Wednesday, September 8, 2010

A Typology of Foxhunters, Part 11: Chasers

"O wad some Power the giftie gie us

To see oursels as ithers see us!"

To A Louse
Robert Burns

"Let him who is without sin and has a good pitchin’ arm see how far he can cast this here stone.”

Dave Barry

Our journey through a Typology of Foxhunters concludes with this week’s posting – Chasers. This series has generated many comments such as “What typology do you think I am?” and “My lawyer will be in touch with you.” Without citing a hard number, I think it’s safe to report that the favorability rating of this blog has far outstripped that of Congress (they’re down to single digits in some polls now, right?). And as everyone has a suggestion to improve the legislative process, so too have many readers of the Foxhunters Guide felt moved to suggest other topics for consideration on these pages. All such input is appreciated. And the more detailed the better. As the saying goes, “Plagiarism is the highest form of flattery.” (Certainly makes my work easier.)

For now, though, we’re going to wrap up Foxhunter Typologies with this week’s posting, give the blog a thorough cleansing with cyber disinfectant to wash away any remnants of lingering snarkiness, and turn to other, perhaps less prickly, topics starting next week. But for those of you who appreciate the attitude of Alice Roosevelt Longworth (“If you can’t say something nice, come and sit by me.”), fear not – there’s sure to be a return of the pricklies at some point.

Here is the final installment of Typologies, the one you’ve all been waiting for…


Chasers make up the majority of foxhunters. Indeed, everyone reading this should consider himself or herself a Chaser (your good taste in blog selection clearly confirms that). Their primary motivation is a pure and simple love of the chase. Chasers enjoy riding horses and following hounds but the sport is not the main focus of their lives. They ride well enough to endure long runs and jump difficult fences without braggadocio, complaint, or excuse. While many could easily match or even exceed the skill and knowledge level of those serving as staff, the Chaser aspires to no higher office than that of the happy member of the field. They understand the difference between accepting the inherent risk the sport entails and the stupidity of taking unnecessary chances. If called upon to help out in a pinch as, say, field leader or whipper-in, they’ll rise to the occasion and do an admirable job. When the master or whip returns, the Chaser steps aside and rejoins the audience, his or her ego still comfortably intact. Most days Chasers will stay out until the huntsman blows “Going Home.” But when the action drags on for several hours and even fit horses begin to flag they will pull up, let the Superman Striver and his small band of Juice Junkies continue on, and take a leisurely walk back to the trailers, saving both themselves and their horses for another day.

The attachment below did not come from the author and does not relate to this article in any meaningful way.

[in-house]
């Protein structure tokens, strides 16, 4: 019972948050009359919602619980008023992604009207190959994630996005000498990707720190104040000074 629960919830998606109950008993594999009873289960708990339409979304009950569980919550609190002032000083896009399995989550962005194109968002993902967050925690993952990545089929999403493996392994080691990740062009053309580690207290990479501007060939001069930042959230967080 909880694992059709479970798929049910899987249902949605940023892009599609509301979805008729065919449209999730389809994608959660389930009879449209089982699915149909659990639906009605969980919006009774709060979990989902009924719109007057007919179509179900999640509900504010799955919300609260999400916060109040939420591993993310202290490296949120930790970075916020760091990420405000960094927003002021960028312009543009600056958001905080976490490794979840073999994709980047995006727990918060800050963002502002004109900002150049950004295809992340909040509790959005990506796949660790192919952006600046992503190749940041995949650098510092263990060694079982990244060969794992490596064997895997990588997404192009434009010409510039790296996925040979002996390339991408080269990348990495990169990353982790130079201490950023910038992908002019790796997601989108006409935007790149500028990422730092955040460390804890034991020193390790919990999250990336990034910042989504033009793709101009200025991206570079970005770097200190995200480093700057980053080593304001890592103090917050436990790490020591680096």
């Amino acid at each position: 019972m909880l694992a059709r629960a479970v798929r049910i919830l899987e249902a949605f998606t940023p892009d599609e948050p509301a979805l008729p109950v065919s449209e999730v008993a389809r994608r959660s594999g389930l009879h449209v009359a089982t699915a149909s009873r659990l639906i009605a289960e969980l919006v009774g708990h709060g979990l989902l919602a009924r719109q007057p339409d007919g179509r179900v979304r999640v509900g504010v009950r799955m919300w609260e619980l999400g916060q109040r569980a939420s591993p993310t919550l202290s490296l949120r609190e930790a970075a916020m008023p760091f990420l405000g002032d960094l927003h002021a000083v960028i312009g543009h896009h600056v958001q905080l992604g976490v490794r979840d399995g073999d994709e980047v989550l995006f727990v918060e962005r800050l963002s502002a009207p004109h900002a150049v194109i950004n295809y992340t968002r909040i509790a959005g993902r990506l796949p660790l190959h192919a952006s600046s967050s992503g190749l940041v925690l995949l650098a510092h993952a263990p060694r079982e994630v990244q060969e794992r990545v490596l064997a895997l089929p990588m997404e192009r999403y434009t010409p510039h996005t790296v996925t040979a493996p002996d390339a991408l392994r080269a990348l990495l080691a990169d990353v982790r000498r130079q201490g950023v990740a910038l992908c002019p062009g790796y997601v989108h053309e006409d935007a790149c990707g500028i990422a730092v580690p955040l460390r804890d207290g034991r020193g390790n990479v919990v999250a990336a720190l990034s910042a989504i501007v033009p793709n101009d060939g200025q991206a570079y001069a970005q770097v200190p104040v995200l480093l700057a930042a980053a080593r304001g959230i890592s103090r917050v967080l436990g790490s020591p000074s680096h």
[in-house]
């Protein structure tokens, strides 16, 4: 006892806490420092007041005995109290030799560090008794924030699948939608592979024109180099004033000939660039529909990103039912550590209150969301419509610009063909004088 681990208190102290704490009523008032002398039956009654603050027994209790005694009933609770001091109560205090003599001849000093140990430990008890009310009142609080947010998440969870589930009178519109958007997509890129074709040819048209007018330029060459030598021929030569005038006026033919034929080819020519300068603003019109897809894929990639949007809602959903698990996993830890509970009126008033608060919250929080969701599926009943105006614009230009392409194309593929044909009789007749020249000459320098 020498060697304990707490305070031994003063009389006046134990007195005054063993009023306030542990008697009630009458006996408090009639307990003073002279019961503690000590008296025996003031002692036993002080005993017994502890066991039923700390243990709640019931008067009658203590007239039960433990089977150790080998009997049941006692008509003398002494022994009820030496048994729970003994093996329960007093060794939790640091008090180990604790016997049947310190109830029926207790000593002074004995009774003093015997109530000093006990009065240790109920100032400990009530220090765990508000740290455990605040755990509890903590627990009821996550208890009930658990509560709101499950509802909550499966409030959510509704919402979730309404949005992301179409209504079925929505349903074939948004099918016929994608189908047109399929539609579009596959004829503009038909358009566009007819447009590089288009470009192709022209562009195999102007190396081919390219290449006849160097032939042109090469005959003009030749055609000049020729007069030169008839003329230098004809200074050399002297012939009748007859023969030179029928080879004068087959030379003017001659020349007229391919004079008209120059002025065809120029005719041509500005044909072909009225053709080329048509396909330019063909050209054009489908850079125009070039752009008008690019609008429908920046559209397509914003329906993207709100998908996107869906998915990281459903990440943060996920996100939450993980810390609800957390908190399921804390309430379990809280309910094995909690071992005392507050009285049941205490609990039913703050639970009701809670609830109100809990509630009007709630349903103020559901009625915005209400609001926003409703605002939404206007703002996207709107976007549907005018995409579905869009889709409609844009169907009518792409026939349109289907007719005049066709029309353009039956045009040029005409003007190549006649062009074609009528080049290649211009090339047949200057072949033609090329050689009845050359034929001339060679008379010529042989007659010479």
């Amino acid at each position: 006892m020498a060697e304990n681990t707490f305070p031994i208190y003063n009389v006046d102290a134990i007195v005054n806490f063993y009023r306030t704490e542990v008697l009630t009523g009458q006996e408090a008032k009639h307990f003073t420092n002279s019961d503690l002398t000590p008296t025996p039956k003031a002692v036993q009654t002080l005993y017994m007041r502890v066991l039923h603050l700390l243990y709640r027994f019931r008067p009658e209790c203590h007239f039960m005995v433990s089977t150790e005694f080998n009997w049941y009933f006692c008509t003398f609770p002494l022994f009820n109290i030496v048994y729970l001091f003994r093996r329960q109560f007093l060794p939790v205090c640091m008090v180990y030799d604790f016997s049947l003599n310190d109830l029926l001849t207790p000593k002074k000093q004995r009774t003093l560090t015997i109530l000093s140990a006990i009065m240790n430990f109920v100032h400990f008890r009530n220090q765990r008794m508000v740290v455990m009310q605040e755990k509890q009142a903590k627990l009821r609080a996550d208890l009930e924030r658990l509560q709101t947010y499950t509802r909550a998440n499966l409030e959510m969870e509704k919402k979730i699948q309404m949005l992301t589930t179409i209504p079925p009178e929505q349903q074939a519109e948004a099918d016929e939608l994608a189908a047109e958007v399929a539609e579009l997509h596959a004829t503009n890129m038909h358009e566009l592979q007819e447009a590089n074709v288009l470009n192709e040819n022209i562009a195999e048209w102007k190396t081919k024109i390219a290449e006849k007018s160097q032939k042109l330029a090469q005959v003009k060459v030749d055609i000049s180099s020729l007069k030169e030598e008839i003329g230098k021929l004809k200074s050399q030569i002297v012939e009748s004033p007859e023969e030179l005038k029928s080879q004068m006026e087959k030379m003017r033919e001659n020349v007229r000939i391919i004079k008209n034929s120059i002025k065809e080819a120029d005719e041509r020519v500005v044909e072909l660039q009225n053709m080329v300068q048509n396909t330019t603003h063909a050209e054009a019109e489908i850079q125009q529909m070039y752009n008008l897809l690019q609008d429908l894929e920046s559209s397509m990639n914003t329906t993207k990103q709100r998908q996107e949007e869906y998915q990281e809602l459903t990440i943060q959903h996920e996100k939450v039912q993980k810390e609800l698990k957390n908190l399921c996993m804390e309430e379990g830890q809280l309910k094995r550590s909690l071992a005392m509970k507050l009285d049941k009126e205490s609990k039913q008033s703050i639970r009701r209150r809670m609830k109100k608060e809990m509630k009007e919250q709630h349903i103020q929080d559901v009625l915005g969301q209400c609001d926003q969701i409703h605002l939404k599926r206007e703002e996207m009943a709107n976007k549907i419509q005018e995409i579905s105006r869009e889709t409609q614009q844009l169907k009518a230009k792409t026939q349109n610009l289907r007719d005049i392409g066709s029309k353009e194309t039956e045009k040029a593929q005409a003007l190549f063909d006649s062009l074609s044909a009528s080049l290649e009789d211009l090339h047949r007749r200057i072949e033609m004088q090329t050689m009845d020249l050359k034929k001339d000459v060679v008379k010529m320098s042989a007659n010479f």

Chasers serve on various club committees, as their schedule allows, and bring a level-headed maturity to the work. They pay their dues on time, recognize the value they receive for the outlay, and kick in extra bucks when appropriate such as at fundraising auctions and for the huntsman’s Christmas bonus. They appreciate the finer points of the sport – proper turnout, order in the field, when to be silent (most of the time), how the day’s hound work is proceeding – but are not insistent that all others adhere to the same old-fashioned standards. They are friendly and polite toward guests and new members, offering assistance and guidance when appropriate.

If there’s a downside to my depiction of Chasers, it’s that they’re so damn admirable it’s hard to poke fun at them.

Chasers are the backbone of foxhunting, the ones who are aware that the privilege of riding to hounds makes each of us one of the most fortunate people in the world. So why sully this singularly distinctive experience with misplaced ego or personal agenda? The Chaser revels in the joys the sport has to offer, accepts its responsibilities, laughs at his or her own shortcomings, and strives for patience with the foibles of others. If this Typology of Foxhunters has shown nothing else, it’s that when it comes to foibles, each of us contributes in some way, whether major or minor (okay, so maybe some waaaay more major than others). This is what makes us human. And wouldn’t life be damn boring if we were all perfect?

An attitude of patient acceptance strengthens the sense of camaraderie, a belief that we’re all in this sport for the same reasons, that we share the same values. True, we may have come to this pastime from a diversity of backgrounds, but now, in the spirit of the American Dream, we’re all bound together as equals (although “diversity” among foxhunters may have a slightly more narrow definition than it does among the broader populace).

And so I now conclude the Typology of Foxhunters, for the time being anyway, with one more inclusion of my oft-cited Burnsian riff:

I pray no power the giftie gie them

To see themselves as I do see them.

May readers sing the praise that’s due me,

But none get pissed and try to sue me.

© 2010 J. Harris Anderson

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